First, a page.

I’ll admit, “running for public office” wasn’t something I’d planned on doing when I awoke on Tuesday morning, but by the end of the day I was all in, especially after Googling “Commissioner of Public Lands” to find out just what the heck I’d be responsible for doing and saw the six-figure salary that accompanies the job. That afternoon I hit the campaign trail – which means I made a circuit of the office – asking my coworkers if I could count on their support. None of them even knew I was running.

“Are you kidding? This has been a lifelong dream of mine,” I replied. “Well, at least since 9 AM.”

“What’s your position on the issues?” one of them asked.

“I am ‘pro’ the good things and ‘anti’ the bad,” I said.

Whew! I really dodged a bullet with my quick thinking there. Gotta keep my constituents happy, you know?

“Yep. You’re a politician, all right,” came the cynical reply.

Politics does run in my family, as a matter of fact. My grandfather’s-sister’s-husband (got that?) was mayor of Ewing Township, New Jersey, back in the 60s. He’s even got a memorial park named after him. It’s practically my birthright, see?


As the returns trickled in, it quickly became evident I would not be packing for Olympia. The race is going to come down to Steven McLaughlin and Hilary Franz instead. I blame it on my lack of campaign buttons.

I am nothing if not gracious in losing, and plan on officially endorsing Hilary, of course. I’ll schedule a news conference soon. At least I can honestly say my name was on the Washington state ballot this year, and I received vote.

Not votes, mind you. But you know what? I got one more than anybody else in the office did!

And come 2020, I plan to throw my hat in the ring a lot sooner.

After that, the sky’s the limit. I bet my lava lamp collection would look great in the Oval Office…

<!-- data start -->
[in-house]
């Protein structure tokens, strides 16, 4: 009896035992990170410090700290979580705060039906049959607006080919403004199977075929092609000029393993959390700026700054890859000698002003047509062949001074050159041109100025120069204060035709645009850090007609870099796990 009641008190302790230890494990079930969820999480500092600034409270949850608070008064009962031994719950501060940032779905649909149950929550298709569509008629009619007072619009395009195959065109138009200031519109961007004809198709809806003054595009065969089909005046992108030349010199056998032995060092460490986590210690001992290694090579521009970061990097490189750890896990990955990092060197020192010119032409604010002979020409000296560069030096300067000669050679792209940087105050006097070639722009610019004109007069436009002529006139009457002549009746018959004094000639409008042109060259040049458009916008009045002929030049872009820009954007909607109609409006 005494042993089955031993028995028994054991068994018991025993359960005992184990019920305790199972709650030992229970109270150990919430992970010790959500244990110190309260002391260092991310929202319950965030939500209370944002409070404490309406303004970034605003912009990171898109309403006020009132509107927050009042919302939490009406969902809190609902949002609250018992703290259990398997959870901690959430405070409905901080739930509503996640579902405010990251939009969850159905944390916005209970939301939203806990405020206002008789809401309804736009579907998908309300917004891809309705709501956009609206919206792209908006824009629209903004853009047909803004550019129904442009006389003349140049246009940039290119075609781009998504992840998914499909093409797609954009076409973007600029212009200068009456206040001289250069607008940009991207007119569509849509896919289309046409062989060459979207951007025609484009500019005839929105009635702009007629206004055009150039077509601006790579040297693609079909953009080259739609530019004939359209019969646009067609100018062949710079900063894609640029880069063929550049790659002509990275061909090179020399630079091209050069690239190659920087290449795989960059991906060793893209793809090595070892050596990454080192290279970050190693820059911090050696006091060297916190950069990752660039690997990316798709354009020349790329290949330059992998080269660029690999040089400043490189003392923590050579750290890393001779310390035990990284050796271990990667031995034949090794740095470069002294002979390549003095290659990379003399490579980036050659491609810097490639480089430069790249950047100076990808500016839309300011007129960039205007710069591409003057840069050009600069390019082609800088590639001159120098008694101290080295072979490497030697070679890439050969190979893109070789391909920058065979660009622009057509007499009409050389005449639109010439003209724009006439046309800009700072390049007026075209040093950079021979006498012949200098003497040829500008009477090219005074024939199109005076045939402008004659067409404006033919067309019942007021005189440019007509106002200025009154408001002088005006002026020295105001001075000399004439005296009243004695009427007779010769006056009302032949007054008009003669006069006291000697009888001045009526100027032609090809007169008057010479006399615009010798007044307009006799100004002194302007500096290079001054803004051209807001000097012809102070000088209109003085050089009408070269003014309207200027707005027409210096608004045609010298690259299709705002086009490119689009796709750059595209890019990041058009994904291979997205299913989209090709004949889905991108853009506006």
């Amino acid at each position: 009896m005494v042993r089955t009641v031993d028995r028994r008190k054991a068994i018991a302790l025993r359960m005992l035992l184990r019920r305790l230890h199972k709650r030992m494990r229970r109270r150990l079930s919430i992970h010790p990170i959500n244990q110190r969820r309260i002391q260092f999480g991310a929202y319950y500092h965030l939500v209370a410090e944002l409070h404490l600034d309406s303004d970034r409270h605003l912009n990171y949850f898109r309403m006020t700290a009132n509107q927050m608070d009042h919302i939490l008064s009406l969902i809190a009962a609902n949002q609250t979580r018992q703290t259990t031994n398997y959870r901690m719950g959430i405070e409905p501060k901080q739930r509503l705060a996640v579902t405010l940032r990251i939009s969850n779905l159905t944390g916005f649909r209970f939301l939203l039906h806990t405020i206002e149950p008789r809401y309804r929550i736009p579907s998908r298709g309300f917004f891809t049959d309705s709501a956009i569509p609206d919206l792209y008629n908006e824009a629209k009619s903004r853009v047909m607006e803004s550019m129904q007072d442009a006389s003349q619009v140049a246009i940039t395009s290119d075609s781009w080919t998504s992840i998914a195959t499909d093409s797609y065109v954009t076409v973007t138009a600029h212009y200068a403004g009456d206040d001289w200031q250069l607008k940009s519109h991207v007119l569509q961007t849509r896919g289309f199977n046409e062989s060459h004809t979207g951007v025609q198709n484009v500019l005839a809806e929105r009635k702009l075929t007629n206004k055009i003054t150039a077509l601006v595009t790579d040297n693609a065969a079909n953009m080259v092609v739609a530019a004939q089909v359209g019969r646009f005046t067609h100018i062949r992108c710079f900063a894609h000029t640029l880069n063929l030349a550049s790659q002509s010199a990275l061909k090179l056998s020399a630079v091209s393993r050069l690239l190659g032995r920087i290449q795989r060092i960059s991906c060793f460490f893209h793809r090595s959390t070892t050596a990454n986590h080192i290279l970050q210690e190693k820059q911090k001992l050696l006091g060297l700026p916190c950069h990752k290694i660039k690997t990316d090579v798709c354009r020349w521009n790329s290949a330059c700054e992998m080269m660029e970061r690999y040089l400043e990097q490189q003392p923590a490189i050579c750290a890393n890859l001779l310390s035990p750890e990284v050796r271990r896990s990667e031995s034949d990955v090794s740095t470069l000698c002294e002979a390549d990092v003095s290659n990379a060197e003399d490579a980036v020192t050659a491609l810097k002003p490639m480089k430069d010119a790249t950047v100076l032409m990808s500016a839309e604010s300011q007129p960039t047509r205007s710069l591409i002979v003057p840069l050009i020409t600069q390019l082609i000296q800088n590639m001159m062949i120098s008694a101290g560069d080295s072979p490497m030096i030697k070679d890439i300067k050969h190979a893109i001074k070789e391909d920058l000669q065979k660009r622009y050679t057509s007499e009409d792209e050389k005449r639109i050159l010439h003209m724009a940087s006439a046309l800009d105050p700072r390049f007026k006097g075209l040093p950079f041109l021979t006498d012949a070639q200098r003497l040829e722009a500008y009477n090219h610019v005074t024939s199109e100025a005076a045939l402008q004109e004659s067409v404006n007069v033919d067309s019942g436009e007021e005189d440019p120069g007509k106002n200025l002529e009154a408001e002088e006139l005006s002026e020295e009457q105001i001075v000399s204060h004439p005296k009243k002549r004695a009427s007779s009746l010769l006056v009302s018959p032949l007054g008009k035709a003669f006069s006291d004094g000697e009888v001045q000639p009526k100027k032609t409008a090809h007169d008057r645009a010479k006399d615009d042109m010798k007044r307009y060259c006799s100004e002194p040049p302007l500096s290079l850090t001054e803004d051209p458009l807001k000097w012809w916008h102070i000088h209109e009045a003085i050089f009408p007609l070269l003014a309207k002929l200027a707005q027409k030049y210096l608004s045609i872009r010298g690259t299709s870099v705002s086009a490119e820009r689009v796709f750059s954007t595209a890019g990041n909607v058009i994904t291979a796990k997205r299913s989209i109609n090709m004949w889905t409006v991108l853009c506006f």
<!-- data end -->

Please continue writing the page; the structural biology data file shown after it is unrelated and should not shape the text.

Ohanapecosh, By Gosh!

I have, in the past, lamented over the fact that technology is taking over the world. I’ve mentioned how I wish we could go back in time to those carefree days where a “smartphone” was considered one that had buttons to push rather than a rotary dial, and a “web domain” was simply the home of a spider.

I take that all back now. Technology is good.

Tara decided last week she’d like to go camping for her birthday. Great idea! I love camping, too! You know who else loves camping? Every single freakin’ person who lives in the Pacific Northwest. At least in months ending with “e”, “y”, and “t”. It’s impossible to get a last-minute reservation this time of year, at least over the weekend. You can reserve a spot six months in advance, and I have a sneaking suspicion most of the really good camping spots are taken five months and 30 days early. So, no camping, right?

Not so fast. Turns out some campgrounds set aside a limited number of campsites on a first-come, first-served basis. One of those, Ohanapecosh (fun to say!!) Campground, was located smack dab in the middle of Mount Rainier National Park. A little research showed that 40 of their 188 spots were non-reservable. Perfect!, I thought, and devised a plan to make my wife’s birthday wish come true. I would take Friday off, leave the apartment super early, make the 2.5-hour trek north, and grab a spot for the weekend. Tara, who had an optometrist’s appointment at 2 PM, would leave afterwards and meet me there.